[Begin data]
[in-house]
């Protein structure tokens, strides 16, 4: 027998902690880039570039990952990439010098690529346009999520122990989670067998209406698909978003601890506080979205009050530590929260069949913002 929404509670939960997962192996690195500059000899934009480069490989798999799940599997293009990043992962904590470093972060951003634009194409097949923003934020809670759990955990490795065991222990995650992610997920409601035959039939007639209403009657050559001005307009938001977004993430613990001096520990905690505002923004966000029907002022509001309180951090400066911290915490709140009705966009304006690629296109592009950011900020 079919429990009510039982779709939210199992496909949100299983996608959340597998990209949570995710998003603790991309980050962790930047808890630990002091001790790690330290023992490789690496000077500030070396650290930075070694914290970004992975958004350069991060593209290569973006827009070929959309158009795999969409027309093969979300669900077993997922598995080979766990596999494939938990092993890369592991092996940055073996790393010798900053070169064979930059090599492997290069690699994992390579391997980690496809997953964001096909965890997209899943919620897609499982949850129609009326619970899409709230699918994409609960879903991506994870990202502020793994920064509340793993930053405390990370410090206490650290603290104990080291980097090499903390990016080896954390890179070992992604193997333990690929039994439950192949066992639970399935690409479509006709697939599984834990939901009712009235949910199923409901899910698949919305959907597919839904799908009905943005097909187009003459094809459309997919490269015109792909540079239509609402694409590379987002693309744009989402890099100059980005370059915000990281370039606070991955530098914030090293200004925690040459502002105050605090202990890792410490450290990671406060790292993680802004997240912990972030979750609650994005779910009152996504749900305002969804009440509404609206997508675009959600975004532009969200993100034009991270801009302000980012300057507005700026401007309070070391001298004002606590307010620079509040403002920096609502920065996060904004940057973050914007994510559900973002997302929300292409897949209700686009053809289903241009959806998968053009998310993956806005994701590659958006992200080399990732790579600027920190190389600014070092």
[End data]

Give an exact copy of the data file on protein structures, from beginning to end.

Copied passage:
[in-house]
């Protein structure tokens, strides 16, 4: 027998902690880039570039990952990439010098690529346009999520122990989670067998209406698909978003601890506080979205009050530590929260069949913002 929404509670939960997962192996690195500059000899934009480069490989798999799940599997293009990043992962904590470093972060951003634009194409097949923003934020809670759990955990490795065991222990995650992610997920409601035959039939007639209403009657050559001005307009938001977004993430613990001096520990905690505002923004966000029907002022509001309180951090400066911290915490709140009705966009304006690629296109592009950011900020 079919429990009510039982779709939210199992496909949100299983996608959340597998990209949570995710998003603790991309980050962790930047808890630990002091001790790690330290023992490789690496000077500030070396650290930075070694914290970004992975958004350069991060593209290569973006827009070929959309158009795999969409027309093969979300669900077993997922598995080979766990596999494939938990092993890369592991092996940055073996790393010798900053070169064979930059090599492997290069690699994992390579391997980690496809997953964001096909965890997209899943919620897609499982949850129609009326619970899409709230699918994409609960879903991506994870990202502020793994920064509340793993930053405390990370410090206490650290603290104990080291980097090499903390990016080896954390890179070992992604193997333990690929039994439950192949066992639970399935690409479509006709697939599984834990939901009712009235949910199923409901899910698949919305959907597919839904799908009905943005097909187009003459094809459309997919490269015109792909540079239509609402694409590379987002693309744009989402890099100059980005370059915000990281370039606070991955530098914030090293200004925690040459502002105050605090202990890792410490450290990671406060790292993680802004997240912990972030979750609650994005779910009152996504749900305002969804009440509404609206997508675009959600975004532009969200993100034009991270801009302000980012300057507005700026401007309070070391001298004002606590307010620079509040403002920096609502920065996060904004940057973050914007994510559900973002997302929300292409897949209700686009053809289903241009959806998968053009998310993956806005994701590659958006992200080399990732790579600027920190190389600014070092």